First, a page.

Millvana’s health became quite fragile in her last days on earth, and it became necessary for her to live in a nursing home.  Unfortunately, she did not make much from all her appearances for events tied to the Titanic, and could not afford the $5,000 a month in resident fees.

She sold off many of her family’s possessions, including a mail bag her mother had carried around (and was at one time thought to have been the bag they used to lower her off the ship in), compensation letters from the Titanic Relief Fund,  and a suitcase full of clothes given to the family.

Thankfully the person who bought the items at auction gave them right back to her.

Leonardo DiCaprio and Kate Winslet heard of her plight, and they along with director James Cameron and Celine Dion donated more than $20,000 to The Millvana Fund to pay for her expenses.

Her health began failing even more after that.  She suffered from pneumonia, and eventually succumbed to the illness in her sleep on May 31, 2009.  She was 97 years old.

Please let me know what you think about the Unsinkable Millvina Dean and the 100th anniversary of the sinking of the Titanic by leaving a comment below.  And please feel free to share this post with anyone you think would be interested!


Go On Vacation Beverly Hillbillies Style: Come Visit Branson, Missouri

Spring and summer are the perfect time for vacation.  The weather is nice and you can swing some super cheap deals for you and your family.  The toughest decision you have to make is deciding where to go.  Well, I might be of some help in that department.  Each Wednesday throughout this spring and summer, I am going to highlight cities and towns all over the USA that are family friendly and wallet friendly, too.

First up is Branson, Missouri, a little town in the Ozarks that is about 250 miles southwest of St. Louis.  Branson was founded by and named after general store owner Reuben Branson in 1882.  Since that time it has grown from a one horse hillbilly town to a thriving community that attracts thousands of tourists every year during all four seasons.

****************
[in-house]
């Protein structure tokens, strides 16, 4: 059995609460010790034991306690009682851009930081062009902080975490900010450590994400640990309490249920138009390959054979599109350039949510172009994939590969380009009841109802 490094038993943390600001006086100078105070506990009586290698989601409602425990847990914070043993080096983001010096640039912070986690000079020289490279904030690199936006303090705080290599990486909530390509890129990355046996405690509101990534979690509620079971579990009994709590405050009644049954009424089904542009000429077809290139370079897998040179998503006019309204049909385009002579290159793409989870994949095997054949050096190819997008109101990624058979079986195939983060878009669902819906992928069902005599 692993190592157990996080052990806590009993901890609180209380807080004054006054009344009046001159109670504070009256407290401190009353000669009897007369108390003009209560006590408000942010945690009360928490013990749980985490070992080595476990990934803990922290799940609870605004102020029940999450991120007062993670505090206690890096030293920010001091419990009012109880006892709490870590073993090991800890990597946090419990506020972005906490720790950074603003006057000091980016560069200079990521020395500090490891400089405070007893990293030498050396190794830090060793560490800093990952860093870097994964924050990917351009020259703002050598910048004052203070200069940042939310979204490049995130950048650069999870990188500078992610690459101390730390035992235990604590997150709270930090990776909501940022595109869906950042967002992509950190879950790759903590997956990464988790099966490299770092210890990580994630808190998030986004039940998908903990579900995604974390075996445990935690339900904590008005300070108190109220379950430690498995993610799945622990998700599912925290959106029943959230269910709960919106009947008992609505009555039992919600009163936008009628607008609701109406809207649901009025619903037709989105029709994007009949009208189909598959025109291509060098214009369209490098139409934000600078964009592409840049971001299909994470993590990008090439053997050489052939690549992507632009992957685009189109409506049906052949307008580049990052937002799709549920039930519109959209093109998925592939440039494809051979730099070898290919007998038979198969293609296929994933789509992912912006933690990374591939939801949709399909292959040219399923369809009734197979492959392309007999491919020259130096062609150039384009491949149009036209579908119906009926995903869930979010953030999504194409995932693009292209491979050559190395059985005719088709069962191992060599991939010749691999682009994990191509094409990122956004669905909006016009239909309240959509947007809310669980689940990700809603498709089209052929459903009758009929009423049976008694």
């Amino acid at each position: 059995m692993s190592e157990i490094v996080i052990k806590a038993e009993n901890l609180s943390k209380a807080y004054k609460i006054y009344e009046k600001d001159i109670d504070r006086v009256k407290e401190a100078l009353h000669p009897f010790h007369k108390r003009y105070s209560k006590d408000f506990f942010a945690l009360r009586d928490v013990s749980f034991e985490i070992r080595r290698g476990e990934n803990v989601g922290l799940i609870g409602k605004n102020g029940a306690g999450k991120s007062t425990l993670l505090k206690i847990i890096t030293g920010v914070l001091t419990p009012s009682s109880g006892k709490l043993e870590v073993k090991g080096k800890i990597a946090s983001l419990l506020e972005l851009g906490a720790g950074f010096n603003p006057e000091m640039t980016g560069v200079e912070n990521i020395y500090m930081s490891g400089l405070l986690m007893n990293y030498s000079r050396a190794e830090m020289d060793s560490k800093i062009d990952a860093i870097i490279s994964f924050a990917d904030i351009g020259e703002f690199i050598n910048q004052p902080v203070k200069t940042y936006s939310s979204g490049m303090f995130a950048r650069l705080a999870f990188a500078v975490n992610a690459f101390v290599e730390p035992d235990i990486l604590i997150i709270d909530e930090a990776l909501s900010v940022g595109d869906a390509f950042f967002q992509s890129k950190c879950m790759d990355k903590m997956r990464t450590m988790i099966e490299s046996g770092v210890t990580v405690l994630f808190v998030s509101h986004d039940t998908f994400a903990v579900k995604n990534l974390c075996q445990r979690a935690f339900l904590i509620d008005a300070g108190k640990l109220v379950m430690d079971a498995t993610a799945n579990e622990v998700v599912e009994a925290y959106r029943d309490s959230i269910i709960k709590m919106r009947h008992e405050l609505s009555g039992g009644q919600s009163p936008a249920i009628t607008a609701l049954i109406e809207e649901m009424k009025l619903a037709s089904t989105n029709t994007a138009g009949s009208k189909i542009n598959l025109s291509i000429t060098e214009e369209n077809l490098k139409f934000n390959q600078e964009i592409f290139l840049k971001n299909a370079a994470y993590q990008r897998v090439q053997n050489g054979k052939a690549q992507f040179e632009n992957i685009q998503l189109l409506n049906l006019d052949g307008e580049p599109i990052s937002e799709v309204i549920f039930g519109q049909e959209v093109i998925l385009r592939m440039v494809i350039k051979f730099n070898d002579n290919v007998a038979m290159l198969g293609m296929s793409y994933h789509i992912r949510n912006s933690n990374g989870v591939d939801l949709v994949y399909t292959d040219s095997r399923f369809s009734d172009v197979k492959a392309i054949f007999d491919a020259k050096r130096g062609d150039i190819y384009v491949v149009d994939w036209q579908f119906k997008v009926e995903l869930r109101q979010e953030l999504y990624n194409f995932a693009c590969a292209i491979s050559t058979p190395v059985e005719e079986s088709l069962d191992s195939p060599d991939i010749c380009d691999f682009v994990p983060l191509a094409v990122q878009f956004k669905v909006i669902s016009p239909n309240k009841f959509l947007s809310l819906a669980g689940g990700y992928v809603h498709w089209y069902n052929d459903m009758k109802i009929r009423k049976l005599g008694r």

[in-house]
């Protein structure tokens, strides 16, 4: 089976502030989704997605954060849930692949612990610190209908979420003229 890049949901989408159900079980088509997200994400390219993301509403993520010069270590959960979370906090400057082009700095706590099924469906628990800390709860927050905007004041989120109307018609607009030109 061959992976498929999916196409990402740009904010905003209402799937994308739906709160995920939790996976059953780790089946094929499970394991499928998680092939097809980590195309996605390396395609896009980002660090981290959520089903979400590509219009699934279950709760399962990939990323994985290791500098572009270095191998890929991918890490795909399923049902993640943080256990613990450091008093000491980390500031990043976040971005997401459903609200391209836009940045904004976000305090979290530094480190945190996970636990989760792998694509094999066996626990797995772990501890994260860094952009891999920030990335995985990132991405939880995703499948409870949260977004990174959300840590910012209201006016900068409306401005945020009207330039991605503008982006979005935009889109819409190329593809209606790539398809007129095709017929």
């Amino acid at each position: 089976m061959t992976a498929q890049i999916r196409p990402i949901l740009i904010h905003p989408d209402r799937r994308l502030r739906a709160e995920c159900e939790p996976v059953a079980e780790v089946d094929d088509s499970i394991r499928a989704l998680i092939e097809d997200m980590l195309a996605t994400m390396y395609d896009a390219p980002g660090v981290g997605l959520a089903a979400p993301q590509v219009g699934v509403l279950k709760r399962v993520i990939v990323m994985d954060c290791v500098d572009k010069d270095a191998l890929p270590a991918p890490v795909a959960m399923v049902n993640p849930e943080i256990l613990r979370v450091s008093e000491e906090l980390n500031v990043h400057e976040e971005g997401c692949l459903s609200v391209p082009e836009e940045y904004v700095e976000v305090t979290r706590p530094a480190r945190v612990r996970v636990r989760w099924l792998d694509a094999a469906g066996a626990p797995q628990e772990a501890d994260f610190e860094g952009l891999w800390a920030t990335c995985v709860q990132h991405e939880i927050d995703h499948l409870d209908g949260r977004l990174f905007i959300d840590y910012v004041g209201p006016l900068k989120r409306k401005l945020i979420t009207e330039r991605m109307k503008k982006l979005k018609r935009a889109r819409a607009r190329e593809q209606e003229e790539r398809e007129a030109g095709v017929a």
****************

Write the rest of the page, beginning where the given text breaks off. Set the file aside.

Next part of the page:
While in Branson you obviously need somewhere to stay, and there are many options to choose from.  There’s practically a hotel or motel around every corner.  My choice out of all of them is the Ozark Mountain Inn, located on “the strip” along the historic 76 Country Boulevard, just minutes from all the action.

The Ozark Mountain Inn is comfortable with a friendly staff.  The standard rooms come with central air/heating, a mini fridge for storage, and other standard amenities.  The suites have all the standard amenities plus an in-room whirlpool and sofa.  All rooms offer a free continental breakfast down in the dining room each morning.  I suggest that you get down there early (around 8 a.m.) if you plan on eating there.  If you show up any later than 8 a.m., you’ll be lucky if you can get a crust of bread.

Another option for breakfast (or lunch or dinner) is Peppercorn’s Restaurant and Bakery, also on 76 Country Boulevard, just a few blocks from the inn.  They offer a buffet full of home-cooked goodness with every meal and a nice, down home atmosphere.  You won’t leave hungry…or broke!

Once you are well rested and well fed, you want to get out there and see all the tourist attractions.  And Branson is chock full of them.  It’s hard to narrow down the list of all the things to see and do there, but I managed to whittle down the list to my three favorite things.

Silver Dollar City

Silver Dollar CityOperating between mid-March and Christmastime every year, Silver Dollar City is the first thing most people think about when it comes to Branson, Missouri.  It’s a sprawling 55 acre theme park that opened on May 1, 1960 and offers a peek into late 19th century frontier/hillbilly lifestyle—the Beverly Hillbilly lifestyle.  Silver Dollar City is where the Clampetts come from, you know.  And the people down in that part of Missouri do talk like them, but the real locals might be a wee bit more civilized.

There are more than 20 rides at Silver Dollar City, including about a half-dozen roller coasters.  One of the most popular rides is the Fire in the Hole, an indoor roller coaster that tells the story of the night  bald knobbers set fire to and destroyed the old mining town of Marmaros.  This story is half fact, half legend.  The town was, in fact, destroyed by a massive fire, but the events that led up to the destruction are unclear.